As I peep at the new year I hope I’ll make the best choices. For many years now I’ve wanted to give away the power of Emily Dickinson poetry. Especially to incest victim/survivors and to bereaved parents and siblings.

“When I hoped, I recollect” seems a fluid poem. It is applicable at so many points along the spectrum of shattered dreams, shock, anger, despair; as well as renewed hope and ambition. It begins by recalling times in the long trek of personal challenges when I searched for an understanding of just where I stood. Whether buoyed by hope, or mired in difficulty, I am seldom without a poem that improves and enhances my grasp of reality. 

When I hoped, I recollect
Just the place I stood —
At a Window facing West —
Roughest Air — was good —

Not a Sleet could bite me —
Not a frost could cool —
Hope it was that kept me warm —
Not Merino shawl —

When I feared — I recollect
Just the Day it was —
Worlds were lying out to Sun —
Yet how Nature froze —

Icicles upon my soul
Prickled Blue and Cool —
Bird went praising everywhere —
Only Me — was still —

And the Day that I despaired —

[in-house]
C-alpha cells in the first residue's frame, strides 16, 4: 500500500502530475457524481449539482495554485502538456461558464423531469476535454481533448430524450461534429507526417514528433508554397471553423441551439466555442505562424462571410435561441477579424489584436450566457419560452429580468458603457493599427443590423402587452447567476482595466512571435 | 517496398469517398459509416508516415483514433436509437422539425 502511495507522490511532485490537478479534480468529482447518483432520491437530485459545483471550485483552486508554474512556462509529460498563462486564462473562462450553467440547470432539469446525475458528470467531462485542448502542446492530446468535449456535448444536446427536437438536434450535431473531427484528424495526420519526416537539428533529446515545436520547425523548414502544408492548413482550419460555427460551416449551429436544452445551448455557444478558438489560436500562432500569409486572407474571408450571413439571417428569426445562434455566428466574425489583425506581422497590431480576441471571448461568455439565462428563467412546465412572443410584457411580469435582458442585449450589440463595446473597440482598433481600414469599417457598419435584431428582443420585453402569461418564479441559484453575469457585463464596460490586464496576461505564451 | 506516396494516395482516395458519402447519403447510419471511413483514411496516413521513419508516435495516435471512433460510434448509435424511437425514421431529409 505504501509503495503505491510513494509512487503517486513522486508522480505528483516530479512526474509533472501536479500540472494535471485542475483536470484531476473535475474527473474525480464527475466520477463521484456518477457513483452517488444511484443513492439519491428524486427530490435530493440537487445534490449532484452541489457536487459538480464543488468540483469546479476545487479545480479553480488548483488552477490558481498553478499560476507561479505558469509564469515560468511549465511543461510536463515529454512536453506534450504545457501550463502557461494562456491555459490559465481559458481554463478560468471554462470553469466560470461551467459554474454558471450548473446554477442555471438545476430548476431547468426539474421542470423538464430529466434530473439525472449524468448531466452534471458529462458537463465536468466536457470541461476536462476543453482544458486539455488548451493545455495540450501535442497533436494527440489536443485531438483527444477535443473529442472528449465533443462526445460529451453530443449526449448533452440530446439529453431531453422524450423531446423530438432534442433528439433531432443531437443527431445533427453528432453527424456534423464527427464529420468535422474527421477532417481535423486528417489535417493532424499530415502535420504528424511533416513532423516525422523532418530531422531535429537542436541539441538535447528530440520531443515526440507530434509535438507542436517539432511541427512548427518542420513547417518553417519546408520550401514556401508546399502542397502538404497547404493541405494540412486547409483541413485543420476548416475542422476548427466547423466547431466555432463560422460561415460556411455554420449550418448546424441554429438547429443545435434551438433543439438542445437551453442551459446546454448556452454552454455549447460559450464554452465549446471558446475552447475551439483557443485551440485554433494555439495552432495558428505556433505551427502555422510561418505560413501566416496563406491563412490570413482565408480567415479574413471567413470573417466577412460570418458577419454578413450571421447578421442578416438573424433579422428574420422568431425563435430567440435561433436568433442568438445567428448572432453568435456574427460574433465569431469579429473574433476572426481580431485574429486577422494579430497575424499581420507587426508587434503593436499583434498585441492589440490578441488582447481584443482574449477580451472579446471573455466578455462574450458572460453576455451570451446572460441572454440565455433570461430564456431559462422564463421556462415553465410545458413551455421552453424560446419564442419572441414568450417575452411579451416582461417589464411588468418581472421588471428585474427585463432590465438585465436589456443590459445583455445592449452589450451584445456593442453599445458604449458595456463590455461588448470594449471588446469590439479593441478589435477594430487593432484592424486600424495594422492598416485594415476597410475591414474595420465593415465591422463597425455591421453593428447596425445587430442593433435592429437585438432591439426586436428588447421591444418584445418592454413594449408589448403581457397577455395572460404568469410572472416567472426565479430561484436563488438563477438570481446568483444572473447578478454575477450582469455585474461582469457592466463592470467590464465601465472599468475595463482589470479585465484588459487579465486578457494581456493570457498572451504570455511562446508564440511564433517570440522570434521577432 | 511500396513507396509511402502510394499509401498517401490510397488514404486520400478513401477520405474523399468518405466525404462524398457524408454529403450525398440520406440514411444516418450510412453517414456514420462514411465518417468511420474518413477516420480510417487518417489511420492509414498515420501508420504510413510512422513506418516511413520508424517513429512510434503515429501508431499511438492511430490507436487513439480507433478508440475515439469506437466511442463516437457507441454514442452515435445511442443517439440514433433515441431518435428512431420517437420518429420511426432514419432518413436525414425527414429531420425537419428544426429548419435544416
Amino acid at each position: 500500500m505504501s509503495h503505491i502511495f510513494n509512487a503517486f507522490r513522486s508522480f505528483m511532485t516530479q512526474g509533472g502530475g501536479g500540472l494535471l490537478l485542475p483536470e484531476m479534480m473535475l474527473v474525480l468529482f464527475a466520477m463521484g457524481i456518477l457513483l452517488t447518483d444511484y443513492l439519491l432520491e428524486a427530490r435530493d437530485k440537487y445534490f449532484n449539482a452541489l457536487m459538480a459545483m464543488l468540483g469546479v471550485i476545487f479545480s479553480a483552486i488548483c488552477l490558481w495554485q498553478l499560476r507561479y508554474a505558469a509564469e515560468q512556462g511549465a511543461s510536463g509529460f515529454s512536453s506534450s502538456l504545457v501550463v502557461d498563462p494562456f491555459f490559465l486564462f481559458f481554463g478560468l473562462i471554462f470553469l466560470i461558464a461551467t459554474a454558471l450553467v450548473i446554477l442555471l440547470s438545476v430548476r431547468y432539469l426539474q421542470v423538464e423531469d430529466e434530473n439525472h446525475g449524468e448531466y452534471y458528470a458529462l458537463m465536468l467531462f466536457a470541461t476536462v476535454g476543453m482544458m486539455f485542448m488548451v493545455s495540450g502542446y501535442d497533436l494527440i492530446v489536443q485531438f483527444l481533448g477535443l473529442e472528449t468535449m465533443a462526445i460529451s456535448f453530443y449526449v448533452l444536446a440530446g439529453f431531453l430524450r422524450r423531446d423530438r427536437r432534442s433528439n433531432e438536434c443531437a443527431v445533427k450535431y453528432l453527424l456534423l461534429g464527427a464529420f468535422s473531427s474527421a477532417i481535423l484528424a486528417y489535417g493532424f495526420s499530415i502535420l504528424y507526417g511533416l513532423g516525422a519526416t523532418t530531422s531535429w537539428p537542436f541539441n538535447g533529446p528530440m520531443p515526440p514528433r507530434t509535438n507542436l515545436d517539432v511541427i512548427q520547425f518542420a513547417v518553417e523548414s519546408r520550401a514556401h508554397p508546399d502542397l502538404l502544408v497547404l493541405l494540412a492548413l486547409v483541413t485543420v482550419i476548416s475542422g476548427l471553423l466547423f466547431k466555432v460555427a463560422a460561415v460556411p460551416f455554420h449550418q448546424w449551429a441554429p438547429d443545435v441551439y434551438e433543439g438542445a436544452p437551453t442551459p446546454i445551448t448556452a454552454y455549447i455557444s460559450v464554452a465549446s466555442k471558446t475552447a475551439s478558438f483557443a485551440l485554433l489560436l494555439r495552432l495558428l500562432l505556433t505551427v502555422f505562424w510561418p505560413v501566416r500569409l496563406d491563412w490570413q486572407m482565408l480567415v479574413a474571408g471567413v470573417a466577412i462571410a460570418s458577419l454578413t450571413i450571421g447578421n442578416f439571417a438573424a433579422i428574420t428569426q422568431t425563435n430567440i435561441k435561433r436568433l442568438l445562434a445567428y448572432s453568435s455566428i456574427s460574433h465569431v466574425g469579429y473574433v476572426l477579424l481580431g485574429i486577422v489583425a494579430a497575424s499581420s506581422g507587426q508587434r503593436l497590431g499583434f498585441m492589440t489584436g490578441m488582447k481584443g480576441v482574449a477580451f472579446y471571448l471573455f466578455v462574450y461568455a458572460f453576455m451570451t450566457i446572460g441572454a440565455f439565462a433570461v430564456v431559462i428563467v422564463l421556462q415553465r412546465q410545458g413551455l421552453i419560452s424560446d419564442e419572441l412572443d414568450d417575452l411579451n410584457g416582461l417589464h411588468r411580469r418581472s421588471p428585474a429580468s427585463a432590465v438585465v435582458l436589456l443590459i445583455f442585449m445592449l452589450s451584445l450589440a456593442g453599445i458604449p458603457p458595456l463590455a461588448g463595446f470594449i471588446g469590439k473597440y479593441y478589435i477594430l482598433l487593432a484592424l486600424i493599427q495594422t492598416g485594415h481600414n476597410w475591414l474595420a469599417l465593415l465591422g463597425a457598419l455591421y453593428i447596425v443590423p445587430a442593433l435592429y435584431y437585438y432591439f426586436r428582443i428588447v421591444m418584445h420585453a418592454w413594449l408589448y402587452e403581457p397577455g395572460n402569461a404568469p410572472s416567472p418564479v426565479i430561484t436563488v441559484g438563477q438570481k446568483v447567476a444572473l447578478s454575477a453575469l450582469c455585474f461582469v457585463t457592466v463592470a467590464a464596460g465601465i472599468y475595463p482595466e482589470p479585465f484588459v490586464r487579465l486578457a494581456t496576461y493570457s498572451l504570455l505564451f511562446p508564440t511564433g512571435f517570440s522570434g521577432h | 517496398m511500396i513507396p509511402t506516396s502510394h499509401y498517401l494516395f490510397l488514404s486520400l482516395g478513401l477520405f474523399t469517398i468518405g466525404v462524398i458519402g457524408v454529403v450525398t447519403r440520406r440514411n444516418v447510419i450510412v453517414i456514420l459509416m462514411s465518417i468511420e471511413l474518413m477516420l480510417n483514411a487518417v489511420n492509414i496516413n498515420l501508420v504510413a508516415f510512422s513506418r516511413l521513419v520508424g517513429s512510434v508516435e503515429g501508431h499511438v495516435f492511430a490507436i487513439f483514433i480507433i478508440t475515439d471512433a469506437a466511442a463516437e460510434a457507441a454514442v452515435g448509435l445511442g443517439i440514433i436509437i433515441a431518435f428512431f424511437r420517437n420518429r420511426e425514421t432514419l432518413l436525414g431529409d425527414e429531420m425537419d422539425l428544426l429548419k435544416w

This — if I forget
Nature will — that it be Night
After Sun has set —
Darkness intersect her face —
And put out her eye —
Nature hesitate — before
Memory and I —

Unspeakable loss and crippling confusion are nonetheless visited periodically by a desire to find new expression and people with whom to share it.

Alternating between bouts of hope, when “Roughest Air — was good — ”, fear, “Icicles opon my soul / Prickled Blue and cool — ”, then despair, when life is apparently only happening elsewhere. Then, “Only Me — was still — ”

Probably only a heart unhinged by “Darkness intersect her face — ” sufficient to build blindness to all that is good, will understand how nature can seem a cruel assist, capable to remind me, “This — if I forget / Nature will — ”, of the person or event that “put out her eye — ”.

Digest A Poem A Day — Accept What Comes Your Way